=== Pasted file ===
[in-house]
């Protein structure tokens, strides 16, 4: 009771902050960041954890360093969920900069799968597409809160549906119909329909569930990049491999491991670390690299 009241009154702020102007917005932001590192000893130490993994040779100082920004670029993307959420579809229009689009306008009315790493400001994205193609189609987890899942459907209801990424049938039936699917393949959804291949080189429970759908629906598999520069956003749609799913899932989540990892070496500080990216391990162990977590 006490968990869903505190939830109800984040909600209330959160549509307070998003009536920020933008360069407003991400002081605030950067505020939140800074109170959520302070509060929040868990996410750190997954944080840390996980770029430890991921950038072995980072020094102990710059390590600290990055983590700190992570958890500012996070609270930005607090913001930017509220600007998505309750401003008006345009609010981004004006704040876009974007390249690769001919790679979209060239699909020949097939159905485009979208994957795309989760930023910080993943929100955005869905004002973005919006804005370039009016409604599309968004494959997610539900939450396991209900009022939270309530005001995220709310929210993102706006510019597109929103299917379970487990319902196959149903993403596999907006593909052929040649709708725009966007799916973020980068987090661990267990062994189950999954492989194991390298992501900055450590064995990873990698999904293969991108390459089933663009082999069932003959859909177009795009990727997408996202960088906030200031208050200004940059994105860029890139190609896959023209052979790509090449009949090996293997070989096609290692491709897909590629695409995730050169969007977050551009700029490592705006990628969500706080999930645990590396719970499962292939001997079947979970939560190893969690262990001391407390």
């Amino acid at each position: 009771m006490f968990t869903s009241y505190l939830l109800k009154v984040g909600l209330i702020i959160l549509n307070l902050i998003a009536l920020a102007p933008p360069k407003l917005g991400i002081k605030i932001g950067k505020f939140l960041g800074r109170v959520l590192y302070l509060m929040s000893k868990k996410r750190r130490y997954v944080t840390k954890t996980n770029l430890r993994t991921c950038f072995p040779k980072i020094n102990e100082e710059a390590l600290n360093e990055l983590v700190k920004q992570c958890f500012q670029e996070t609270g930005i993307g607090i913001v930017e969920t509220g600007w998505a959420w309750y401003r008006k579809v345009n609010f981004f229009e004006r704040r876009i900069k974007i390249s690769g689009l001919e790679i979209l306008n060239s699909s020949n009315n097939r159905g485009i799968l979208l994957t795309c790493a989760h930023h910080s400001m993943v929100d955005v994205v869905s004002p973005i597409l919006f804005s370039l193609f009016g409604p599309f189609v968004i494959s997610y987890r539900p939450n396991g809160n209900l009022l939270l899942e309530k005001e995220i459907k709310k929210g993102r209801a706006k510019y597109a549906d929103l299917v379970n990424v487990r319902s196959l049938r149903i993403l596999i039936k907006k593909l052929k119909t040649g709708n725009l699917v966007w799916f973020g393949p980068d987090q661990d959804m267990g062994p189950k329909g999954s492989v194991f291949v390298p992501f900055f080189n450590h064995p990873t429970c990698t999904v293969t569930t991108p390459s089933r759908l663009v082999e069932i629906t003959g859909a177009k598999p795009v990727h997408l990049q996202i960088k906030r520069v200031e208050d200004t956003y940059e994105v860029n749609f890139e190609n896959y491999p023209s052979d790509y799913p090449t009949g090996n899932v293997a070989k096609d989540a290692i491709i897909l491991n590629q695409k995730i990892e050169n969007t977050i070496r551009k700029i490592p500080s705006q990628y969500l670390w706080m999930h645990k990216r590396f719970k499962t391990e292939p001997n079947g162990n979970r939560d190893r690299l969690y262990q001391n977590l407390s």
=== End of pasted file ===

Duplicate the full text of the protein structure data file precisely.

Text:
[in-house]
């Protein structure tokens, strides 16, 4: 009771902050960041954890360093969920900069799968597409809160549906119909329909569930990049491999491991670390690299 009241009154702020102007917005932001590192000893130490993994040779100082920004670029993307959420579809229009689009306008009315790493400001994205193609189609987890899942459907209801990424049938039936699917393949959804291949080189429970759908629906598999520069956003749609799913899932989540990892070496500080990216391990162990977590 006490968990869903505190939830109800984040909600209330959160549509307070998003009536920020933008360069407003991400002081605030950067505020939140800074109170959520302070509060929040868990996410750190997954944080840390996980770029430890991921950038072995980072020094102990710059390590600290990055983590700190992570958890500012996070609270930005607090913001930017509220600007998505309750401003008006345009609010981004004006704040876009974007390249690769001919790679979209060239699909020949097939159905485009979208994957795309989760930023910080993943929100955005869905004002973005919006804005370039009016409604599309968004494959997610539900939450396991209900009022939270309530005001995220709310929210993102706006510019597109929103299917379970487990319902196959149903993403596999907006593909052929040649709708725009966007799916973020980068987090661990267990062994189950999954492989194991390298992501900055450590064995990873990698999904293969991108390459089933663009082999069932003959859909177009795009990727997408996202960088906030200031208050200004940059994105860029890139190609896959023209052979790509090449009949090996293997070989096609290692491709897909590629695409995730050169969007977050551009700029490592705006990628969500706080999930645990590396719970499962292939001997079947979970939560190893969690262990001391407390």
């Amino acid at each position: 009771m006490f968990t869903s009241y505190l939830l109800k009154v984040g909600l209330i702020i959160l549509n307070l902050i998003a009536l920020a102007p933008p360069k407003l917005g991400i002081k605030i932001g950067k505020f939140l960041g800074r109170v959520l590192y302070l509060m929040s000893k868990k996410r750190r130490y997954v944080t840390k954890t996980n770029l430890r993994t991921c950038f072995p040779k980072i020094n102990e100082e710059a390590l600290n360093e990055l983590v700190k920004q992570c958890f500012q670029e996070t609270g930005i993307g607090i913001v930017e969920t509220g600007w998505a959420w309750y401003r008006k579809v345009n609010f981004f229009e004006r704040r876009i900069k974007i390249s690769g689009l001919e790679i979209l306008n060239s699909s020949n009315n097939r159905g485009i799968l979208l994957t795309c790493a989760h930023h910080s400001m993943v929100d955005v994205v869905s004002p973005i597409l919006f804005s370039l193609f009016g409604p599309f189609v968004i494959s997610y987890r539900p939450n396991g809160n209900l009022l939270l899942e309530k005001e995220i459907k709310k929210g993102r209801a706006k510019y597109a549906d929103l299917v379970n990424v487990r319902s196959l049938r149903i993403l596999i039936k907006k593909l052929k119909t040649g709708n725009l699917v966007w799916f973020g393949p980068d987090q661990d959804m267990g062994p189950k329909g999954s492989v194991f291949v390298p992501f900055f080189n450590h064995p990873t429970c990698t999904v293969t569930t991108p390459s089933r759908l663009v082999e069932i629906t003959g859909a177009k598999p795009v990727h997408l990049q996202i960088k906030r520069v200031e208050d200004t956003y940059e994105v860029n749609f890139e190609n896959y491999p023209s052979d790509y799913p090449t009949g090996n899932v293997a070989k096609d989540a290692i491709i897909l491991n590629q695409k995730i990892e050169n969007t977050i070496r551009k700029i490592p500080s705006q990628y969500l670390w706080m999930h645990k990216r590396f719970k499962t391990e292939p001997n079947g162990n979970r939560d190893r690299l969690y262990q001391n977590l407390s």